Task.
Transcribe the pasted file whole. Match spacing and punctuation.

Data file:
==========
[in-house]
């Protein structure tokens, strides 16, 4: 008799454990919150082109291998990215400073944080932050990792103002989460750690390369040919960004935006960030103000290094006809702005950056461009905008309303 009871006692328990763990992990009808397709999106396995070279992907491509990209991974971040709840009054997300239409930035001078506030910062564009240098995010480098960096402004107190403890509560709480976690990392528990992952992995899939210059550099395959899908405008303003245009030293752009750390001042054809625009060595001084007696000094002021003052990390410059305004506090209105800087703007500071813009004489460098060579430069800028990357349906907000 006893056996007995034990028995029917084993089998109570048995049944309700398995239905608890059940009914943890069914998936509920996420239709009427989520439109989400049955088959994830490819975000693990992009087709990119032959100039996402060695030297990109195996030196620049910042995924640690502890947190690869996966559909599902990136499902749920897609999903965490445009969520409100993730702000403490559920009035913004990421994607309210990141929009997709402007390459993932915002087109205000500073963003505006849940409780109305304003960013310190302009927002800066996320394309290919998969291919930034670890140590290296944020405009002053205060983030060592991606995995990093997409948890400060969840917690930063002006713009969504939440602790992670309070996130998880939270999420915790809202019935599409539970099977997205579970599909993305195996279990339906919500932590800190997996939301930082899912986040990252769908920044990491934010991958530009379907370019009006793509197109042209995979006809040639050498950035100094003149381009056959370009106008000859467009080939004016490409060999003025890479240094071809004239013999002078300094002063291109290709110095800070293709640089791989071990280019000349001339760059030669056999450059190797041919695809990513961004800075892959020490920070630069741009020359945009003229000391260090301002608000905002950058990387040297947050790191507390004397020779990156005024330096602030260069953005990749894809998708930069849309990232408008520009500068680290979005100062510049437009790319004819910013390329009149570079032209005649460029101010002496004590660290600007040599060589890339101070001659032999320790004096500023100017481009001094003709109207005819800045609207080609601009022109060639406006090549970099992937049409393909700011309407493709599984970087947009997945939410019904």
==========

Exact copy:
[in-house]
């Protein structure tokens, strides 16, 4: 008799454990919150082109291998990215400073944080932050990792103002989460750690390369040919960004935006960030103000290094006809702005950056461009905008309303 009871006692328990763990992990009808397709999106396995070279992907491509990209991974971040709840009054997300239409930035001078506030910062564009240098995010480098960096402004107190403890509560709480976690990392528990992952992995899939210059550099395959899908405008303003245009030293752009750390001042054809625009060595001084007696000094002021003052990390410059305004506090209105800087703007500071813009004489460098060579430069800028990357349906907000 006893056996007995034990028995029917084993089998109570048995049944309700398995239905608890059940009914943890069914998936509920996420239709009427989520439109989400049955088959994830490819975000693990992009087709990119032959100039996402060695030297990109195996030196620049910042995924640690502890947190690869996966559909599902990136499902749920897609999903965490445009969520409100993730702000403490559920009035913004990421994607309210990141929009997709402007390459993932915002087109205000500073963003505006849940409780109305304003960013310190302009927002800066996320394309290919998969291919930034670890140590290296944020405009002053205060983030060592991606995995990093997409948890400060969840917690930063002006713009969504939440602790992670309070996130998880939270999420915790809202019935599409539970099977997205579970599909993305195996279990339906919500932590800190997996939301930082899912986040990252769908920044990491934010991958530009379907370019009006793509197109042209995979006809040639050498950035100094003149381009056959370009106008000859467009080939004016490409060999003025890479240094071809004239013999002078300094002063291109290709110095800070293709640089791989071990280019000349001339760059030669056999450059190797041919695809990513961004800075892959020490920070630069741009020359945009003229000391260090301002608000905002950058990387040297947050790191507390004397020779990156005024330096602030260069953005990749894809998708930069849309990232408008520009500068680290979005100062510049437009790319004819910013390329009149570079032209005649460029101010002496004590660290600007040599060589890339101070001659032999320790004096500023100017481009001094003709109207005819800045609207080609601009022109060639406006090549970099992937049409393909700011309407493709599984970087947009997945939410019904």